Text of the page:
I’m done guiding the Middle Fork Feather too with increasing water temps and rock snot. Unlike Lake Davis, the MFFR is not a put and take fishery and the resident wild trout are extremely special. These trout are some of the most pristine specimens I’ve ever laid eyes on, and too valuable to accidently kill while fishing for them. The available dates I listed above for Lake Davis are the same for the MFFR in the fall. Again, get a hold of me now to secure your date. It was such a rad spring season for the river, chunkier fish, good numbers, and profuse hatches. The Middle Fork Feather River is truly the “Jewell of the Lost Sierra.”
See you on the water…
The Middle Fork Feather River is still fishing quite well, and pretty much on cruise control with a few slight variances. There was a significant amount of rain that fell last week with extremely high snow levels. So being that Eureka Peak and other neighboring peaks like Mt. Washington are at 7,400 feet, there was rain on snow causing more of the snowpack to melt. Water levels came up a tad and the clarity remained about the same - clearish. Fishing is a little better in the upper river from Clio to Two Rivers mainly due to slightly warmer water temperatures (52-56), then downstream of where Jamison Creek comes in (48-53) on the lower part of the Recreational Zone of the MFFR. Fishing pressure is still light, but there were an influx of visitors to the Northern Sierra over the holiday weekend, with your typical spin anglers at the more popular bridges. Tight Line Nymphing has been the most effective for catching numbers of fish, but there are plenty of dry fly opportunities to be had. With the upper river dropping, there seems to be more fish on the move heading downstream, and many runs, pools, and large slots have many fish holding together. If you catch one, keep fishing, there’s more in there. A guest of mine last Saturday pulled out 5 rainbows in a spot that was 10 feet long by 7 feet wide. Yep, they’re stacked up in certain favorable spots that have a steady conveyor belt of food, protection from the heavy currents, and structure that offers security to predators. Overall I’ve been impressed with the size and girth of the trout, but we are starting to see much smaller trout in the system with water levels dropping and the bigger fish on the move. There are so many different types of water to fish right now that the fly angler must carefully dissect that piece of water they are fishing, namely depth, and the intensity of the current. Using heavier flies or adding more weight to the leader while TL Nymphing can make a huge difference.
The aquatic insects are going off in the upper river! 2 different PMDs, a size 12, and a 14. Pink Alberts (epeorus) in a size 16 that looks just like a PMD except it only has 2 tails, and is a little brighter in color. BWOs were out thick last Friday with the cooler drizzly weather. It’s all about those clouds when it comes to BWO hatches. The Black Dancer caddis is out, it is an early season caddis that is quite large (#12-14), has a metallic sheen to it and is most active during the day. Other bugs on the menu include a few different other caddis like the ginger caddis, creamy crane fly, a few Golden Stones, and still seeing a few Gray Drakes. Evidence of Salmon Fly shucks has been observed. Best dry flies to present are Adams Parachute, Quigley’s Cripple PMD, and Cutter’s E/C Caddis. Best Nymphs have been Flashback Pheasant Tails, Mercer’s Z-Wing, and Hogan’s S&M in olive. Smaller flies seem to have been more productive in the last week, with mayfly nymphs being the best.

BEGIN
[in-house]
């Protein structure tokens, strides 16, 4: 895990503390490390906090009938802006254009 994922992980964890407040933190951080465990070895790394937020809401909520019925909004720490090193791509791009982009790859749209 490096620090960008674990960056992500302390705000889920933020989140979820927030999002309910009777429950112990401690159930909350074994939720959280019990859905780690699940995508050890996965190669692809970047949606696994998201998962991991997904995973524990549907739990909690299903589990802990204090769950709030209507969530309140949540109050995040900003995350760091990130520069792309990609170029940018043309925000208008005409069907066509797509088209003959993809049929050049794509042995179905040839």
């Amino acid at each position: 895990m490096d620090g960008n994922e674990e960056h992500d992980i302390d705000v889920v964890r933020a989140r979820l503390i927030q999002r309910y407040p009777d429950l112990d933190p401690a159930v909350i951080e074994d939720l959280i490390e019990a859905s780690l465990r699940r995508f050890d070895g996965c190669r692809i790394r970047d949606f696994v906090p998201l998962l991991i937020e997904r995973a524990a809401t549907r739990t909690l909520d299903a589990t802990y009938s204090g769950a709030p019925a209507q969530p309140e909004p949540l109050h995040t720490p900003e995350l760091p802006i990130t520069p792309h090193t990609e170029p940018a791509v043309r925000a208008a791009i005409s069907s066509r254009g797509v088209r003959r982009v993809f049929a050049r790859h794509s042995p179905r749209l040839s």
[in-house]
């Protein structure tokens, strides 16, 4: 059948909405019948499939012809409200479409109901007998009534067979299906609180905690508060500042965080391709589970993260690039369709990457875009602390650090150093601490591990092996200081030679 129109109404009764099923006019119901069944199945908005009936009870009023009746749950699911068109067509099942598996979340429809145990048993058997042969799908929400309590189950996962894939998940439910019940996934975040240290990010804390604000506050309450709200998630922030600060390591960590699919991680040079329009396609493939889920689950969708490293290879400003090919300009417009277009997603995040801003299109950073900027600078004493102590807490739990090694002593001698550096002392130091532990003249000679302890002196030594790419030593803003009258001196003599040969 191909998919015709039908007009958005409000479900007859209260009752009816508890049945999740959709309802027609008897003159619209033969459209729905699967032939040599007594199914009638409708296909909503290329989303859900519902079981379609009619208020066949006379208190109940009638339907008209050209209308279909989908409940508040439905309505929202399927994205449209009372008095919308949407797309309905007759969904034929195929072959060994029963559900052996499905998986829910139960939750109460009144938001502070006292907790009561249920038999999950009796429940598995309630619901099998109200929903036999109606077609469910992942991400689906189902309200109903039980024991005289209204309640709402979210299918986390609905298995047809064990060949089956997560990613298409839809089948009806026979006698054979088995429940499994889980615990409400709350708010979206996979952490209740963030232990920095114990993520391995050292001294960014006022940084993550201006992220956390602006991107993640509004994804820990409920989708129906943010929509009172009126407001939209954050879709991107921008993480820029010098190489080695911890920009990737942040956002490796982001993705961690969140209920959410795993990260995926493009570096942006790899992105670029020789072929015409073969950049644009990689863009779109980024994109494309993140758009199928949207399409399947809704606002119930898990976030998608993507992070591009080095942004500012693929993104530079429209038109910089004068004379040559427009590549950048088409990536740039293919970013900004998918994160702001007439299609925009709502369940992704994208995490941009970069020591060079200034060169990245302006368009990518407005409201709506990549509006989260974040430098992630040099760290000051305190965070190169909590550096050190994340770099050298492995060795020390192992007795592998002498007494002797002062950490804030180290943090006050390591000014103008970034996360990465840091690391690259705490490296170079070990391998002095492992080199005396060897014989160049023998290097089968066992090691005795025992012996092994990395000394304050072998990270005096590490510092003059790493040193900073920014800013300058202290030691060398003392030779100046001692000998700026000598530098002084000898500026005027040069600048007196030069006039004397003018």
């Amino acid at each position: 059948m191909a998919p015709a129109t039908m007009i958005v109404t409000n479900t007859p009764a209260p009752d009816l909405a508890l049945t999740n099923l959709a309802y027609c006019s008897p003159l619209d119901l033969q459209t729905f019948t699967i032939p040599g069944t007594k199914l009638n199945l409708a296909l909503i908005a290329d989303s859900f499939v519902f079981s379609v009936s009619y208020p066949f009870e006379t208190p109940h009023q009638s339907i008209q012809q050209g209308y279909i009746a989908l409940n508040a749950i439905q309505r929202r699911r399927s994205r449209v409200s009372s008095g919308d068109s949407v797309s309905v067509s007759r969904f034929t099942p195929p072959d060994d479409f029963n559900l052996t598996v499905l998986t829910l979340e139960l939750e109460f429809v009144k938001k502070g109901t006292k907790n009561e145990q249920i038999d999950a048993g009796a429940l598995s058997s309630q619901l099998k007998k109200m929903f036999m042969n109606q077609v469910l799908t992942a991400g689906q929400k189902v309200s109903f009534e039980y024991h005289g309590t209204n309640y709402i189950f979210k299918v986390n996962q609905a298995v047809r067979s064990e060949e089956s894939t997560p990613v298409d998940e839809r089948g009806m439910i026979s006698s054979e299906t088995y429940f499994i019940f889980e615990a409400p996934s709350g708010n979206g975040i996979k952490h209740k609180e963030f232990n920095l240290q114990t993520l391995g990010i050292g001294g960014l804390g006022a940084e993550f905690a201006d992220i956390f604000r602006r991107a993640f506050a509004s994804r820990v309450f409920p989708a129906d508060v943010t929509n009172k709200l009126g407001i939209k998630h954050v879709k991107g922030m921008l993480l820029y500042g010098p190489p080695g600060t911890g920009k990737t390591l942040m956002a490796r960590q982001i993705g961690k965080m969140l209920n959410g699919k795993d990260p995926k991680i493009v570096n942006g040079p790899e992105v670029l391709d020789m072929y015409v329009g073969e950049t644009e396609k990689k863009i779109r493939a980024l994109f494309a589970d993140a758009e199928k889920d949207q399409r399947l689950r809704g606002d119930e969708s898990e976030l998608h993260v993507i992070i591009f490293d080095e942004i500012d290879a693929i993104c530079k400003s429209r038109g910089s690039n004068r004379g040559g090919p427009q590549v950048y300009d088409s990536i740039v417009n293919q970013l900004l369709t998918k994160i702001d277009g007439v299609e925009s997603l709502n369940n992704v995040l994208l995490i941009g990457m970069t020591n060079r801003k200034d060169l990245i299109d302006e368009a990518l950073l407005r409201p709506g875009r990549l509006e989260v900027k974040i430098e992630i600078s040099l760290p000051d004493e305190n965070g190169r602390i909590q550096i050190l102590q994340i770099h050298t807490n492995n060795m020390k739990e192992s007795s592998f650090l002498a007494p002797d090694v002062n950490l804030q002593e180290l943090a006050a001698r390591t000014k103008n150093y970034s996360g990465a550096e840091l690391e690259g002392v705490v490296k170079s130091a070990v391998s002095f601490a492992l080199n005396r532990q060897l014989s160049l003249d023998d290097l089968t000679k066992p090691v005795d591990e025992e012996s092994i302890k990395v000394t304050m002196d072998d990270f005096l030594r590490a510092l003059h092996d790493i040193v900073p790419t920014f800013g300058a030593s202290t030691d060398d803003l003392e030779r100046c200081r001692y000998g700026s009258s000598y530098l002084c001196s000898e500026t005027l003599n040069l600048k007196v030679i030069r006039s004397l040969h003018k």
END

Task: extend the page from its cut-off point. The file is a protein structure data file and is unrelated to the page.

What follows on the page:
Conditions will only get better with the incoming hot weather as the water temps will increase. Better get it now, once the water really heats up in the upper river, those trout will move downstream to find a more suitable habitat to summer over in. As we go into June and the latter half, be sure to carry a thermometer to check water temps and quit fishing when it gets to be 67 degrees and above. Brown trout do much better with warmer water temps than rainbows. If you will be visiting Plumas County and fishing the MFFR, here are some guidelines from the Plumas County Public Health Agency: “Wherever you are, it is important to use good personal protective measures. Avoid recreating in groups. Maintain social distancing of 6 feet at all times. Avoid crowded areas like trail heads and parking lots. Wash your hands and use hand sanitizer often. In short, enjoy the outdoors but do it in a safe, isolated, and individual manner. In regards to boating and fishing, follow all state regulations for safe and legal activities. Avoid crowded boat ramps or fishing areas. Find another place to recreate if you don’t have several yards between you and your neighbor”. Busy is the word with me and all at once. In the last 3 weeks I’ve never been so consumed with trip inquiries than my previous 24 years of guiding and booking trips. Being a totally independent guide is challenging, but I truly do love my work and sharing all things fly fishing. June is booked up, with 4 days open in July. 15 days available right now in August. I’ll be back up to the Northern Sierra in a few days and finally getting on Lake Davis, reports to follow. See you on the water where the wild things are…Continue reading
Captain Hogan Brown Reports on 2.27.20
Lower Sacramento River - Striper fishing has been tough as the flows are as low as they get - 5000cfs coming out of Keswick and 5891cfs at Chico - With low and clear water stripers get pretty darn spooky but those with the game can still get bit. Like most places we need some rain and water to mix things up and make fishing a bit easier. We should start to see the migratory push of fish show up soon over the next month which will also mix things up.